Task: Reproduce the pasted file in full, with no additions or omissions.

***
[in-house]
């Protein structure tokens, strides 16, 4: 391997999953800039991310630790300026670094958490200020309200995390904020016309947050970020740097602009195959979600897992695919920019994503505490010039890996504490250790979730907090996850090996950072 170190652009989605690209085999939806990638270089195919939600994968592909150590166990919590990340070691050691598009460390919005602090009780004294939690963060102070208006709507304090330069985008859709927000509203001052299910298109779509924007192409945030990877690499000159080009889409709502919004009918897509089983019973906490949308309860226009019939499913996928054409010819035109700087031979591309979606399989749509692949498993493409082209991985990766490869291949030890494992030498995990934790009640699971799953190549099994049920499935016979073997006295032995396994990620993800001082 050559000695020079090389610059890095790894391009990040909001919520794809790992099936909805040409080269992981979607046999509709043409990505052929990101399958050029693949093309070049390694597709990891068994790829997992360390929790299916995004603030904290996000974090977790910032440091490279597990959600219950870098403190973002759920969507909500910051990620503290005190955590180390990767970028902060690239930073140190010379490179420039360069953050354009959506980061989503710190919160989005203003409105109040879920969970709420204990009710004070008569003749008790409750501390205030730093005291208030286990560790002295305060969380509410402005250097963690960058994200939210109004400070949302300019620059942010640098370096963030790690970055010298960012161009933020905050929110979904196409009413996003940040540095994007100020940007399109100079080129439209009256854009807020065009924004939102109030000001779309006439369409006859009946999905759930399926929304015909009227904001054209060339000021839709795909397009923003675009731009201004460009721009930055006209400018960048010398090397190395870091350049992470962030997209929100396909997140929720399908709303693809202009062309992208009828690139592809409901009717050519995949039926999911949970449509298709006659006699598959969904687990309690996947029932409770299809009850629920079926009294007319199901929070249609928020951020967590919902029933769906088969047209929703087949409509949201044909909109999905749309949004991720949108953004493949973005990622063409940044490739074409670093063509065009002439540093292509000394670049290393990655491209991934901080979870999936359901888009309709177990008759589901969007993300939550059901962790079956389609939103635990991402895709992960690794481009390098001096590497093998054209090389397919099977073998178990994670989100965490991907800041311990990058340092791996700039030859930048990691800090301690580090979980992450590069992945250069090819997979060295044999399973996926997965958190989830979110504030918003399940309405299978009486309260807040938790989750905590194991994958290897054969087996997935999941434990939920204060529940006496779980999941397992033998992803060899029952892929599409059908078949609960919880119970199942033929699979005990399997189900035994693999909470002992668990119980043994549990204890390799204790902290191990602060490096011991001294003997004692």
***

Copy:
[in-house]
């Protein structure tokens, strides 16, 4: 391997999953800039991310630790300026670094958490200020309200995390904020016309947050970020740097602009195959979600897992695919920019994503505490010039890996504490250790979730907090996850090996950072 170190652009989605690209085999939806990638270089195919939600994968592909150590166990919590990340070691050691598009460390919005602090009780004294939690963060102070208006709507304090330069985008859709927000509203001052299910298109779509924007192409945030990877690499000159080009889409709502919004009918897509089983019973906490949308309860226009019939499913996928054409010819035109700087031979591309979606399989749509692949498993493409082209991985990766490869291949030890494992030498995990934790009640699971799953190549099994049920499935016979073997006295032995396994990620993800001082 050559000695020079090389610059890095790894391009990040909001919520794809790992099936909805040409080269992981979607046999509709043409990505052929990101399958050029693949093309070049390694597709990891068994790829997992360390929790299916995004603030904290996000974090977790910032440091490279597990959600219950870098403190973002759920969507909500910051990620503290005190955590180390990767970028902060690239930073140190010379490179420039360069953050354009959506980061989503710190919160989005203003409105109040879920969970709420204990009710004070008569003749008790409750501390205030730093005291208030286990560790002295305060969380509410402005250097963690960058994200939210109004400070949302300019620059942010640098370096963030790690970055010298960012161009933020905050929110979904196409009413996003940040540095994007100020940007399109100079080129439209009256854009807020065009924004939102109030000001779309006439369409006859009946999905759930399926929304015909009227904001054209060339000021839709795909397009923003675009731009201004460009721009930055006209400018960048010398090397190395870091350049992470962030997209929100396909997140929720399908709303693809202009062309992208009828690139592809409901009717050519995949039926999911949970449509298709006659006699598959969904687990309690996947029932409770299809009850629920079926009294007319199901929070249609928020951020967590919902029933769906088969047209929703087949409509949201044909909109999905749309949004991720949108953004493949973005990622063409940044490739074409670093063509065009002439540093292509000394670049290393990655491209991934901080979870999936359901888009309709177990008759589901969007993300939550059901962790079956389609939103635990991402895709992960690794481009390098001096590497093998054209090389397919099977073998178990994670989100965490991907800041311990990058340092791996700039030859930048990691800090301690580090979980992450590069992945250069090819997979060295044999399973996926997965958190989830979110504030918003399940309405299978009486309260807040938790989750905590194991994958290897054969087996997935999941434990939920204060529940006496779980999941397992033998992803060899029952892929599409059908078949609960919880119970199942033929699979005990399997189900035994693999909470002992668990119980043994549990204890390799204790902290191990602060490096011991001294003997004692």